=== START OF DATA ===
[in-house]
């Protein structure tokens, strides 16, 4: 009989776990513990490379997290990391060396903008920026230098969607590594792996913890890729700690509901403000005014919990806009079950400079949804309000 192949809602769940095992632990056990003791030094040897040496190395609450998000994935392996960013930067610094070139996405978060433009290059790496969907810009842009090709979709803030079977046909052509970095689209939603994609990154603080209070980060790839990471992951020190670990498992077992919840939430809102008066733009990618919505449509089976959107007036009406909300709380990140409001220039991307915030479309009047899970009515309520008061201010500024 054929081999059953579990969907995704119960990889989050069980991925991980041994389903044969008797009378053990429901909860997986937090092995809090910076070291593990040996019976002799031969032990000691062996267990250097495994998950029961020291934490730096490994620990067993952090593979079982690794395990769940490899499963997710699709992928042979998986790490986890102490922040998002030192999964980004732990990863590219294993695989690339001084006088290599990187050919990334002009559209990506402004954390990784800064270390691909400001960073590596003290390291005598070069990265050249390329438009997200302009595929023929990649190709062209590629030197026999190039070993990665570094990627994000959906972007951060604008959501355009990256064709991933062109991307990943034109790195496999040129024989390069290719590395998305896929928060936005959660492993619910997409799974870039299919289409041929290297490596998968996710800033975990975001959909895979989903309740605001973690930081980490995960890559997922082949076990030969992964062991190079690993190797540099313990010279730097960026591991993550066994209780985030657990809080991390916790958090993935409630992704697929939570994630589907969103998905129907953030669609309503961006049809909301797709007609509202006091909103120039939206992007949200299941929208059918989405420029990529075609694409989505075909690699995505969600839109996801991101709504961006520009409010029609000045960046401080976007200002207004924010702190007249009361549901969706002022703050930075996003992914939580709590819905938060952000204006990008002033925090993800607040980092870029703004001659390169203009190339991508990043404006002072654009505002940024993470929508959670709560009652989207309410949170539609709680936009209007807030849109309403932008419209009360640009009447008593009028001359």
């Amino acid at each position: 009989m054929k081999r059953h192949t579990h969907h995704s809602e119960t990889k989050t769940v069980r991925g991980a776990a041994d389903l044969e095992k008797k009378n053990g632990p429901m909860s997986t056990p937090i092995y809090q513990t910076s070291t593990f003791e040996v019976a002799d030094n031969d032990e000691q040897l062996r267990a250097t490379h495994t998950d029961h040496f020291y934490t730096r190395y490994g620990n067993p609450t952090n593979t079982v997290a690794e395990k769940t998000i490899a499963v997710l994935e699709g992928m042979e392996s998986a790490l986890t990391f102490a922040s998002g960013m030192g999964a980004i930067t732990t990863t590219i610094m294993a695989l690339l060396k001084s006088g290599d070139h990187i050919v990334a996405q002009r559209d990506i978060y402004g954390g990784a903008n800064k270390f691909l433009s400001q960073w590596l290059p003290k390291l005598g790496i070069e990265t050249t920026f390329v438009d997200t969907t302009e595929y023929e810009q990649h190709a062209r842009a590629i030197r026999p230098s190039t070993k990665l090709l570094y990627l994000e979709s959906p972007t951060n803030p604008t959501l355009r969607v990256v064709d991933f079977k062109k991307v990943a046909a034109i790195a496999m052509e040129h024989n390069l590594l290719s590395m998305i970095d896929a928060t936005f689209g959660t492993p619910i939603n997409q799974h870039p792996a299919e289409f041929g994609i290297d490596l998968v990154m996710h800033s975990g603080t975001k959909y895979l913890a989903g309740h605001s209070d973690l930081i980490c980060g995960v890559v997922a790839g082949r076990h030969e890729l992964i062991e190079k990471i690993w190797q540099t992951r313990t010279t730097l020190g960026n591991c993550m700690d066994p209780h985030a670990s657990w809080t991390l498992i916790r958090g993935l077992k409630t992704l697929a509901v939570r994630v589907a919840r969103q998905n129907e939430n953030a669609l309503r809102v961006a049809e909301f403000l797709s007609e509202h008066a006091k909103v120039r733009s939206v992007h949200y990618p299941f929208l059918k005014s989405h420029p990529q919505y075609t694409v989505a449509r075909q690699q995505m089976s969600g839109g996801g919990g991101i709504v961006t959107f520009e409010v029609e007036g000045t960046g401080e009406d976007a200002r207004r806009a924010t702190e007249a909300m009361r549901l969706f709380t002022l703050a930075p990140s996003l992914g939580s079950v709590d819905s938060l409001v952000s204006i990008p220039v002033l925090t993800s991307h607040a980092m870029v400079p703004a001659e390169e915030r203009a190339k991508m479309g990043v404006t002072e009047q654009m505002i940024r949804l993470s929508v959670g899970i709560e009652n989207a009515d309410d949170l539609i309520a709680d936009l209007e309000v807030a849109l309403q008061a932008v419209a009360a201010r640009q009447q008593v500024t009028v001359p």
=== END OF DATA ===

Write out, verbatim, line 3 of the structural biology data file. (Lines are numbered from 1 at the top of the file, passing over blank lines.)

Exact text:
């Amino acid at each position: 009989m054929k081999r059953h192949t579990h969907h995704s809602e119960t990889k989050t769940v069980r991925g991980a776990a041994d389903l044969e095992k008797k009378n053990g632990p429901m909860s997986t056990p937090i092995y809090q513990t910076s070291t593990f003791e040996v019976a002799d030094n031969d032990e000691q040897l062996r267990a250097t490379h495994t998950d029961h040496f020291y934490t730096r190395y490994g620990n067993p609450t952090n593979t079982v997290a690794e395990k769940t998000i490899a499963v997710l994935e699709g992928m042979e392996s998986a790490l986890t990391f102490a922040s998002g960013m030192g999964a980004i930067t732990t990863t590219i610094m294993a695989l690339l060396k001084s006088g290599d070139h990187i050919v990334a996405q002009r559209d990506i978060y402004g954390g990784a903008n800064k270390f691909l433009s400001q960073w590596l290059p003290k390291l005598g790496i070069e990265t050249t920026f390329v438009d997200t969907t302009e595929y023929e810009q990649h190709a062209r842009a590629i030197r026999p230098s190039t070993k990665l090709l570094y990627l994000e979709s959906p972007t951060n803030p604008t959501l355009r969607v990256v064709d991933f079977k062109k991307v990943a046909a034109i790195a496999m052509e040129h024989n390069l590594l290719s590395m998305i970095d896929a928060t936005f689209g959660t492993p619910i939603n997409q799974h870039p792996a299919e289409f041929g994609i290297d490596l998968v990154m996710h800033s975990g603080t975001k959909y895979l913890a989903g309740h605001s209070d973690l930081i980490c980060g995960v890559v997922a790839g082949r076990h030969e890729l992964i062991e190079k990471i690993w190797q540099t992951r313990t010279t730097l020190g960026n591991c993550m700690d066994p209780h985030a670990s657990w809080t991390l498992i916790r958090g993935l077992k409630t992704l697929a509901v939570r994630v589907a919840r969103q998905n129907e939430n953030a669609l309503r809102v961006a049809e909301f403000l797709s007609e509202h008066a006091k909103v120039r733009s939206v992007h949200y990618p299941f929208l059918k005014s989405h420029p990529q919505y075609t694409v989505a449509r075909q690699q995505m089976s969600g839109g996801g919990g991101i709504v961006t959107f520009e409010v029609e007036g000045t960046g401080e009406d976007a200002r207004r806009a924010t702190e007249a909300m009361r549901l969706f709380t002022l703050a930075p990140s996003l992914g939580s079950v709590d819905s938060l409001v952000s204006i990008p220039v002033l925090t993800s991307h607040a980092m870029v400079p703004a001659e390169e915030r203009a190339k991508m479309g990043v404006t002072e009047q654009m505002i940024r949804l993470s929508v959670g899970i709560e009652n989207a009515d309410d949170l539609i309520a709680d936009l209007e309000v807030a849109l309403q008061a932008v419209a009360a201010r640009q009447q008593v500024t009028v001359p």